By Erin Shea
March 13, 2013
Sixty-three percent of affluent consumers would choose to keep their online history and Internet activities private through an opt-out tracking policy, according to a new survey from the Luxury Institute.
Affluent consumers do not want their personal information used for other purposes and many consumers do not trust the safety of their information when giving it to a brand. This means that luxury marketers need to earn the trust of their consumers before asking for their participation in online tracking.
“We underestimate the fact that consumers are concerned about their privacy,” said Milton Pedraza, CEO of the Luxury Institute, New York.
“Unfortunately, if brands do not earn consumer’s trust and use their data in a trustworthy way, then consumers will opt out if there is privacy legislation passed,” he said.
“Brands then have to shift to earn the trust of consumers.”
The Luxury Institute’s Luxury Brand WealthSurvey surveyed 1,232 U.S. consumers in December 2012 about sharing their contact details in-store and online as well as their tracking preferences.
Respondents were at least 21 years of age and had a minimum annual income of $150,000.
Respecting the consumer
Although 68 percent of affluent shoppers are willing to give personal information to online retailers, 75 percent say this is because of purchase requirements to complete an online transaction, per the Luxury Brand WealthSurvey.
Women feel more pressured in-store to provide personal information during the checkout process. But only 24 percent shared their personal information during a recent in-store transaction.
Also, 66 percent of consumers feel comfortable sharing email in-store, compared to 78 percent feeling comfortable sharing it online.
Once consumers provide their information to a company, 60 percent feel little to no control over it, while 30 percent think that the security of their information is extremely likely to be compromised.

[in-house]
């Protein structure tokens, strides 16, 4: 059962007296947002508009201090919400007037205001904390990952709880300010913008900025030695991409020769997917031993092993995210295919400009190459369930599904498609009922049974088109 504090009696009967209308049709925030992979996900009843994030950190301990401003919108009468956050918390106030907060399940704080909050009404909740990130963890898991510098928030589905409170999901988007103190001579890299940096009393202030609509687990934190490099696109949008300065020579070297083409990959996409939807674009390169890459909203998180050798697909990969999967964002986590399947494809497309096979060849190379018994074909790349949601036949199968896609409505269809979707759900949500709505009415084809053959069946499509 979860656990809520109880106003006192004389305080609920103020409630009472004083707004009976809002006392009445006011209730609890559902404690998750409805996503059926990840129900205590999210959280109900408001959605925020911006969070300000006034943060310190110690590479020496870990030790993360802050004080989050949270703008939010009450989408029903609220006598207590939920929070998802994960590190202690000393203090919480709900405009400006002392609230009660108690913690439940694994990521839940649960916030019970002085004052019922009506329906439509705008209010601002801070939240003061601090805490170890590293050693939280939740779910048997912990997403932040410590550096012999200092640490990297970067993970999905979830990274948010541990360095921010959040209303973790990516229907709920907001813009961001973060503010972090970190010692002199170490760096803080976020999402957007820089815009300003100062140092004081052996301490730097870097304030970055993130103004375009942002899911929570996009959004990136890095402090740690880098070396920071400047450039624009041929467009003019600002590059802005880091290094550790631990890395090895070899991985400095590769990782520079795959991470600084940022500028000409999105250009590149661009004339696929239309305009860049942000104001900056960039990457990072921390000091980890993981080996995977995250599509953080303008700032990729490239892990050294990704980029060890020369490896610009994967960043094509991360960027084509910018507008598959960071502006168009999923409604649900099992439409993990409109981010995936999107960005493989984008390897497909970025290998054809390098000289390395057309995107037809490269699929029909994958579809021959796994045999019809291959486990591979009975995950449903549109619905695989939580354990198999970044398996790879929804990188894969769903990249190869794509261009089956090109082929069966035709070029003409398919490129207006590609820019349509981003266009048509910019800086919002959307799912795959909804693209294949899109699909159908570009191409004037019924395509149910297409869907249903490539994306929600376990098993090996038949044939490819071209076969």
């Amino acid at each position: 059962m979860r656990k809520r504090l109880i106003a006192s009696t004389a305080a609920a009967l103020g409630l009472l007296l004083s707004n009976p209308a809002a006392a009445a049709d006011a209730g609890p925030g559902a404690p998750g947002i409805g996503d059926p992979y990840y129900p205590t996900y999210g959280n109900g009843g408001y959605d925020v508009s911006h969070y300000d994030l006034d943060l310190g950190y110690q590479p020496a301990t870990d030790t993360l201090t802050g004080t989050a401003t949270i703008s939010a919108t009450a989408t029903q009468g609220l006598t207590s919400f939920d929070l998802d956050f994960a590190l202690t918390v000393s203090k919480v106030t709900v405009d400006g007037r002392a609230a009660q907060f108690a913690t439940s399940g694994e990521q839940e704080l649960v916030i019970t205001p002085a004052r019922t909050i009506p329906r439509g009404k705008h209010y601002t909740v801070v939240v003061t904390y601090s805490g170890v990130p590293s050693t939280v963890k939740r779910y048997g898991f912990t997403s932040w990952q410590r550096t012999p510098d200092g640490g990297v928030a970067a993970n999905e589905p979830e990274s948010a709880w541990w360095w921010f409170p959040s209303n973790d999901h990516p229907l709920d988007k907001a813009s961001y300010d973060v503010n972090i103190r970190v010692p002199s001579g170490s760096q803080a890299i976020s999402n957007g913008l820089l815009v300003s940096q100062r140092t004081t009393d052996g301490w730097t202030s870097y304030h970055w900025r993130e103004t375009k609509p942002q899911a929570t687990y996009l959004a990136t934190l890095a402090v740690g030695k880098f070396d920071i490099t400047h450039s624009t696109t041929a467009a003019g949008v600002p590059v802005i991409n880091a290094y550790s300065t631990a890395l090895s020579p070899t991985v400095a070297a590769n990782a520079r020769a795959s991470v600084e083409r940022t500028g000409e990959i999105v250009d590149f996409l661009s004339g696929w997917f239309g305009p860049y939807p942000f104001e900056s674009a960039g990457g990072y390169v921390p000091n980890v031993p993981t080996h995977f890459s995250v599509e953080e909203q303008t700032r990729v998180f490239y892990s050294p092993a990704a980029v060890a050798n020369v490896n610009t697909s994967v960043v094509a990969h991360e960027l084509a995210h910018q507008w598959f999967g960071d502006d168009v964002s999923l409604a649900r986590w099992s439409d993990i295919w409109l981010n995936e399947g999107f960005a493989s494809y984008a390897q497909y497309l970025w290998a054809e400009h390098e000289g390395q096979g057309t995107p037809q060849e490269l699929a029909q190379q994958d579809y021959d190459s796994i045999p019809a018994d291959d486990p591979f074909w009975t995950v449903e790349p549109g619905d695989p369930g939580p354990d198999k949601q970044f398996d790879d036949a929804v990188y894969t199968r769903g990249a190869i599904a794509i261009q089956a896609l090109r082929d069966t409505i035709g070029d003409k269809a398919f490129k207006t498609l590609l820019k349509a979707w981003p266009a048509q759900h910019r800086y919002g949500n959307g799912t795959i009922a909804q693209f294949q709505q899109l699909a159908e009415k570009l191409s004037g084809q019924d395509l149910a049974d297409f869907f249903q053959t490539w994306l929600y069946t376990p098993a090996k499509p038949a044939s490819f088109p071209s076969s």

Luxury marketers need to make sure they are being transparent on their intentions when gathering consumers’ information and need to earn their trust before asking for personal data.
“Brands cannot take data collection for granted,” Mr. Pedraza said. “You need to earn that right to get that data and then use it in a trustworthy manner.”
Do not track
Recent U.S. legislation proves that consumers are seeking more control over their contact information and online activities.
If passed, the Do Not Track Act will let consumers stop companies from gathering their personal information online, but experts agree that there is most cause for concern among mainstream brands rather than those in the luxury sector.
Sen. John D. Rockerfeller IV (D-WV) introduced the “Do-Not-Track Online Act of 2013” in the United States Senate Feb. 28 to help consumers keep their online habits private, which is a reintroduction of a 2011 bill.
The legislation will limit the availability of information that marketers use to place digital and mobile ads.
Many affluent consumers would opt-out of online tracking if this legislation passed, according to Luxury Institute’s survey.
Eighty-two percent of affluent customers have already placed their phone numbers on do-not-call lists and the majority reported that they would do the same if there was a similar online option for blocking their Internet activities.
However, luxury marketers can overcome this negative mindset on information sharing by establishing relationships with customers, since 46 percent of respondents said that knowing a specific sales associate makes them more likely to give out contact information while shopping in-store.
“The way to do this is to have sales associates contact the customers directly,” Mr. Pedraza said. “Establish the communication with real humans and that will customize the experience.
“Relationship building is paramount when privacy is a concern,” he said.